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Lancet Infect Dis. 2016 Aug;16(8):971-9. doi: 10.1016/S1473-3099(16)00175-4. Epub 2016 May 17.

Outbreak of urogenital schistosomiasis in Corsica (France): an epidemiological case study.

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Université de Perpignan Via Domitia, IHPE UMR 5244, CNRS, IFREMER, Université de Montpellier, Perpignan, France. Electronic address:
INRA, Laboratoire de recherches sur le développement de l'élevage, Corte, France.
Department of Life Sciences, Parasites and Vectors Division, Natural History Museum, London, UK; London Centre for Neglected Tropical Disease Research, London, UK.
Université de Perpignan Via Domitia, IHPE UMR 5244, CNRS, IFREMER, Université de Montpellier, Perpignan, France.
Department of Biology, Royal Museum for Central Africa, Tervuren, Belgium; Laboratory of Biodiversity and Evolutionary Genomics, Biology, University of Leuven, Leuven, Belgium.
Departamento de Parasitologia, Facultad de Farmacia, Universidad de Valencia, Burjassot, Valencia, Spain.
OCIC, ECOTER, Office de l'Environnement de la Corse, Corte, France; Unité de suivi entomologique et de politique de lutte anti vectorielle, Agence régionale de santé de Corse, Ajaccio, France.
Parasitology Laboratory, Instituto de Recursos Naturales y Agrobiología de Salamanca (IRNASA, CSIC), Salamanca, Spain.
Equipe parasites et écosystèmes méditerranéens, UMR 6134 CNRS SPE Science pour l'environnement, Université de Corse Pascal Paoli, Corte, France.
Service de Parasitologie-Mycologie, CHU Toulouse and Centre de Physiopathologie de Toulouse Purpan, INSERM U1043, CNRS UMR5282, Université de Toulouse, Toulouse, France.
Hôpital Sainte Marguerite, Hopitaux Sud de Marseille, Marseille, France.
French Institute for Public Health Surveillance (Institut de Veille Sanitaire, InVS), Saint-Maurice, France.



Schistosomiasis is a snail-borne parasitic disease endemic in several tropical and subtropical countries. However, in the summer of 2013, an unexpected outbreak of urogenital schistosomiasis occurred in Corsica, with more than 120 local people or tourists infected. We used a multidisciplinary approach to investigate the epidemiology of urogenital schistosomiasis in Corsica, aiming to elucidate the origin of the outbreak.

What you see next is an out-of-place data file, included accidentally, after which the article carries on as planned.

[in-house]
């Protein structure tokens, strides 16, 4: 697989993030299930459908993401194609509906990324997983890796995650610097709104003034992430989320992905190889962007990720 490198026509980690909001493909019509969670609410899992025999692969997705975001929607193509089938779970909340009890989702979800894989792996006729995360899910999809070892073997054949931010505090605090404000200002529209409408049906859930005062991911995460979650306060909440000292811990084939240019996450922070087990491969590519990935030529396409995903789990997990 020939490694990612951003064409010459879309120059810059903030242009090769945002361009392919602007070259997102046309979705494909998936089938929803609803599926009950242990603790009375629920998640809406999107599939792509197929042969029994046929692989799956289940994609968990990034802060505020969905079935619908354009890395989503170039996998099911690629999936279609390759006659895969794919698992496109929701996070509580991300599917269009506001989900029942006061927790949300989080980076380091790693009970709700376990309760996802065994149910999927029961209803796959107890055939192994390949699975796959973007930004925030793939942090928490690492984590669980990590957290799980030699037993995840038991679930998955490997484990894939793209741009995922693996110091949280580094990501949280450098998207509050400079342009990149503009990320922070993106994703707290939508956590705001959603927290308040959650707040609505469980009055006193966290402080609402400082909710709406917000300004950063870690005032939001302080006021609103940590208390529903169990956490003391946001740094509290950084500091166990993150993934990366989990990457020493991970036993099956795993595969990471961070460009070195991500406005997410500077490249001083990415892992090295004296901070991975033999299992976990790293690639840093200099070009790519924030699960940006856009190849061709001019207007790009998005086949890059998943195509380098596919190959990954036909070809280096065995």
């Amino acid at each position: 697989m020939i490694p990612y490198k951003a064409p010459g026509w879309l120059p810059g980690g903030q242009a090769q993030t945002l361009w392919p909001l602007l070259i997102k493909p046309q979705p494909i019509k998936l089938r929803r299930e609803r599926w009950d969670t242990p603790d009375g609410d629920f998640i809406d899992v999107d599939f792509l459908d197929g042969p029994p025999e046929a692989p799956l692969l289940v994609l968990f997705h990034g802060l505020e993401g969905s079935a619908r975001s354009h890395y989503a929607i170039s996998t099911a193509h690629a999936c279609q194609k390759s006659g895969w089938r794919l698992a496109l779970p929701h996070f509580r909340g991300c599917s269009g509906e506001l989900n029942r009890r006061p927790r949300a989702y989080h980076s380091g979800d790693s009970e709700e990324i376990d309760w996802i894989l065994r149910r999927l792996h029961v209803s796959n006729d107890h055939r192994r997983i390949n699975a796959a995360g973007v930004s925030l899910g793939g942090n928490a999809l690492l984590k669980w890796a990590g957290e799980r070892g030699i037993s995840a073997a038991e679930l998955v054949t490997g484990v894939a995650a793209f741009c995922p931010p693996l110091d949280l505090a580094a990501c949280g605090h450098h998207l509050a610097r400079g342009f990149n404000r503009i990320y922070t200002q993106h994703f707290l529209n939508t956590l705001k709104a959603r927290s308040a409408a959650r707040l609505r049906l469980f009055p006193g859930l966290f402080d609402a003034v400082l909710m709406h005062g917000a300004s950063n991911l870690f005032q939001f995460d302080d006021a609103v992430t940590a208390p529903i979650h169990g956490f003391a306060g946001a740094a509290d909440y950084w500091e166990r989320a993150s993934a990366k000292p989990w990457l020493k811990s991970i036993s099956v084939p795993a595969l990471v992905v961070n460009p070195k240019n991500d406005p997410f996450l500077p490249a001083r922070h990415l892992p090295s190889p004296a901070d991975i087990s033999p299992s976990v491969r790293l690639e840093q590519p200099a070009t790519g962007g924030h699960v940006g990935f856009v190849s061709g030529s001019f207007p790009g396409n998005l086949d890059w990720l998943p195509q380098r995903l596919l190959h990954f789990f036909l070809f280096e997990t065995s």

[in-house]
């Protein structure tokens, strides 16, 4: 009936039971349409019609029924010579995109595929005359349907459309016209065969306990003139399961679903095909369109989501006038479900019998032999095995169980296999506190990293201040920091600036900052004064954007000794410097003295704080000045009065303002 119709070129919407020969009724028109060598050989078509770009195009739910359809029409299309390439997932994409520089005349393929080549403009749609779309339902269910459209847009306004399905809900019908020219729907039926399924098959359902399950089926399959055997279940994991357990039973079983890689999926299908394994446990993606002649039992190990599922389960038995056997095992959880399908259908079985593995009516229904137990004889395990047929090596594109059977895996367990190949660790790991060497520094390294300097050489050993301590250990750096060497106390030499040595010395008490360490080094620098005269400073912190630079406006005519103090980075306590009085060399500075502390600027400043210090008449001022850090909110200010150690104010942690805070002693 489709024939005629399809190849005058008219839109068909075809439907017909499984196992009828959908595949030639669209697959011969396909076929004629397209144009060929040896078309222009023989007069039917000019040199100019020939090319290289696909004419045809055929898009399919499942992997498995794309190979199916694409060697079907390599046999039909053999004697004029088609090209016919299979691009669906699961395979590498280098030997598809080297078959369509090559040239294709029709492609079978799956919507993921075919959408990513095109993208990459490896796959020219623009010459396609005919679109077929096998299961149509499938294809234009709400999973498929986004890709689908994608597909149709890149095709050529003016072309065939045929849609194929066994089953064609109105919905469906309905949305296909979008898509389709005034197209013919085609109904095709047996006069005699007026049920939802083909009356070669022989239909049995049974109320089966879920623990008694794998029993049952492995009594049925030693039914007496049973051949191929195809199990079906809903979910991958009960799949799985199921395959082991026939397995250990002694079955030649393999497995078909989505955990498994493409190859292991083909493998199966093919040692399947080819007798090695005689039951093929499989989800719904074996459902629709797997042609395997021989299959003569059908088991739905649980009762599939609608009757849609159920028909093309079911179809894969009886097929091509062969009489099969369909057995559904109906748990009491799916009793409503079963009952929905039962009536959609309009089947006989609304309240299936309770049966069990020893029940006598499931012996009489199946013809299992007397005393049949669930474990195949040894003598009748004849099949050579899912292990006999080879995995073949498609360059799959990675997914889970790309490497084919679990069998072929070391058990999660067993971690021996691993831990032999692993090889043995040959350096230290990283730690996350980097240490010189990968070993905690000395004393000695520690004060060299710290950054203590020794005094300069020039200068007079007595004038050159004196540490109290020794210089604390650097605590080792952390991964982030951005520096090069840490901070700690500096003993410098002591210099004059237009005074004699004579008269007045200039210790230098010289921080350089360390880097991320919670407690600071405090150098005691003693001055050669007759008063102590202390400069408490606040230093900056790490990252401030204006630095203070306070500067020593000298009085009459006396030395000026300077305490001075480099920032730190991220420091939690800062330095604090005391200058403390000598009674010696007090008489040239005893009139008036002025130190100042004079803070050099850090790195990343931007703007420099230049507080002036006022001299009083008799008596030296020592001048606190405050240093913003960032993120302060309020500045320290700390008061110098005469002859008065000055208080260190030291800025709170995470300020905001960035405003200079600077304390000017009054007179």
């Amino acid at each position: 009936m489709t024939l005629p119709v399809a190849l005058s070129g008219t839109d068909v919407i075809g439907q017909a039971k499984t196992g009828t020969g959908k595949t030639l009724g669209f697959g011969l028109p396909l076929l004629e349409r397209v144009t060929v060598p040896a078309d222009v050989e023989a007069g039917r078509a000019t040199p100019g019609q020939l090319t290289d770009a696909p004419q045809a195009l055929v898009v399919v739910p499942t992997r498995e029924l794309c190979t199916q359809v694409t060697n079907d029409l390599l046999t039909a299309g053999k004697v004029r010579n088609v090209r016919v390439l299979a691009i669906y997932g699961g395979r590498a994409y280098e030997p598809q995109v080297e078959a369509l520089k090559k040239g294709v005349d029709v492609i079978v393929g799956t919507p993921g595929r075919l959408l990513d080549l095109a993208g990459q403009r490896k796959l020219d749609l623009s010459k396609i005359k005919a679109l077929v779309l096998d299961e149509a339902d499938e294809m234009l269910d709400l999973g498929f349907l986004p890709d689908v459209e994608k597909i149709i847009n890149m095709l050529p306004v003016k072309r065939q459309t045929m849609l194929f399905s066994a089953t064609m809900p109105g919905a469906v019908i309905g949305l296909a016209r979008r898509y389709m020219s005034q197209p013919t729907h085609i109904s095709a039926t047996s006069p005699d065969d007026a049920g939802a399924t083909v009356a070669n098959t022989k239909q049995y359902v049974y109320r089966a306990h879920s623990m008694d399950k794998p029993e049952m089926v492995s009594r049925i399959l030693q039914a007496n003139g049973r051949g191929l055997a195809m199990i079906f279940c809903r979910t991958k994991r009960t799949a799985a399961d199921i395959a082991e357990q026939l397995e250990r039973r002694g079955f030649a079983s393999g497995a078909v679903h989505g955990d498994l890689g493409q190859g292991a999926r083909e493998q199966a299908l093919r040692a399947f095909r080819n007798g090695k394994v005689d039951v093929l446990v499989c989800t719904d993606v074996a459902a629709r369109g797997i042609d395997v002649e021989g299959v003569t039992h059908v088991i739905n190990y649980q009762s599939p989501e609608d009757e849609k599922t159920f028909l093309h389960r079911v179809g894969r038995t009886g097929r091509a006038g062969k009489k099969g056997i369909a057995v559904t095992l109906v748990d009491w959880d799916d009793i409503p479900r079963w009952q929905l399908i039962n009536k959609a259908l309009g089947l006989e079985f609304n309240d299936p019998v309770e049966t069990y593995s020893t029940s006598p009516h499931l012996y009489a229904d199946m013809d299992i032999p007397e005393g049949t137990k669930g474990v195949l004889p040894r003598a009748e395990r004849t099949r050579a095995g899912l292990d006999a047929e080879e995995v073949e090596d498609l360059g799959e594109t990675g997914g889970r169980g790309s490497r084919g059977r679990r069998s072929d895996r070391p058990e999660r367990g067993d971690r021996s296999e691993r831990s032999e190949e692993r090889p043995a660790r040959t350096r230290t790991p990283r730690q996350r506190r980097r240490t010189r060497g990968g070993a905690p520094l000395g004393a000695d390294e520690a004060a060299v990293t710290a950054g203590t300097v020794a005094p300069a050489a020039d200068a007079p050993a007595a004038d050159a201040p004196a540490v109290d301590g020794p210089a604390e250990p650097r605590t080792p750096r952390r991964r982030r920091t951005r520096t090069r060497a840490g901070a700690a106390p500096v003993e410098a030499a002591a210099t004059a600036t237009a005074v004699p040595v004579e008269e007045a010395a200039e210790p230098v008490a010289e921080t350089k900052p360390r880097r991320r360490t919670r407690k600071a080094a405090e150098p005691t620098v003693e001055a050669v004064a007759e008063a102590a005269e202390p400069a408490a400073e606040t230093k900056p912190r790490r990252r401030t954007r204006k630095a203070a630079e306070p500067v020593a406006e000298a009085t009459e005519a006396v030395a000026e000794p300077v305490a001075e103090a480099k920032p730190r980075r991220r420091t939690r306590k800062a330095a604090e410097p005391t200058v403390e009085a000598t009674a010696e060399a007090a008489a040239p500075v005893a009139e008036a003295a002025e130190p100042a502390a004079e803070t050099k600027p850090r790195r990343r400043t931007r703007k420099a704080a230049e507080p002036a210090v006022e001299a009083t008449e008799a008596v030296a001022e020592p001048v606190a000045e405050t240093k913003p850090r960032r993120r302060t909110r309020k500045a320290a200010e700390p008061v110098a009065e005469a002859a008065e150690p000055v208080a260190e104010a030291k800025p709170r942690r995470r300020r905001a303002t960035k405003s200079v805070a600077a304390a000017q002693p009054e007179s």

We did parasitological and malacological surveys at nine potential sites of infection. With the snails found, we carried out snail-parasite compatibility experiments by exposing snails to schistosome larvae recovered from the urine of a locally infected Corsican patient. Genetic analysis of both mitochondrial (cox1) and nuclear (internal transcribed spacer) DNA data from the Schistosoma eggs or miracidia recovered from the infected patients was conducted to elucidate the epidemiology of this outbreak.


We identified two main infection foci along the Cavu River, with many Bulinus truncatus snails found in both locations. Of the 3544 snails recovered across all sites, none were naturally infected, but laboratory-based experimental infections confirmed their compatibility with the schistosomes isolated from patients. Molecular characterisation of 73 eggs or miracidia isolated from 12 patients showed infection with Schistosoma haematobium, S haematobium-Schistosoma bovis hybrids, and S bovis. Further sequence data analysis also showed that the Corsican schistosomes were closely related to those from Senegal in west Africa.


The freshwater swimming pools of the Cavu River harbour many B truncatus snails, which are capable of transmitting S haematobium-group schistosomes. Our molecular data suggest that the parasites were imported into Corsica by individuals infected in west Africa, specifically Senegal. Hybridisation between S haematobium and the cattle schistosome S bovis had a putative role in this outbreak, showing how easily and rapidly urogenital schistosomiasis can be introduced and spread into novel areas where Bulinus snails are endemic, and how hybridisation could increase the colonisation potential of schistosomes. Furthermore our results show the potential risk of schistosomiasis outbreaks in other European areas, warranting close monitoring and surveillance of all potential transmission foci.


WHO, ANSES, RICET, and the Ministry of Health and Consumption.

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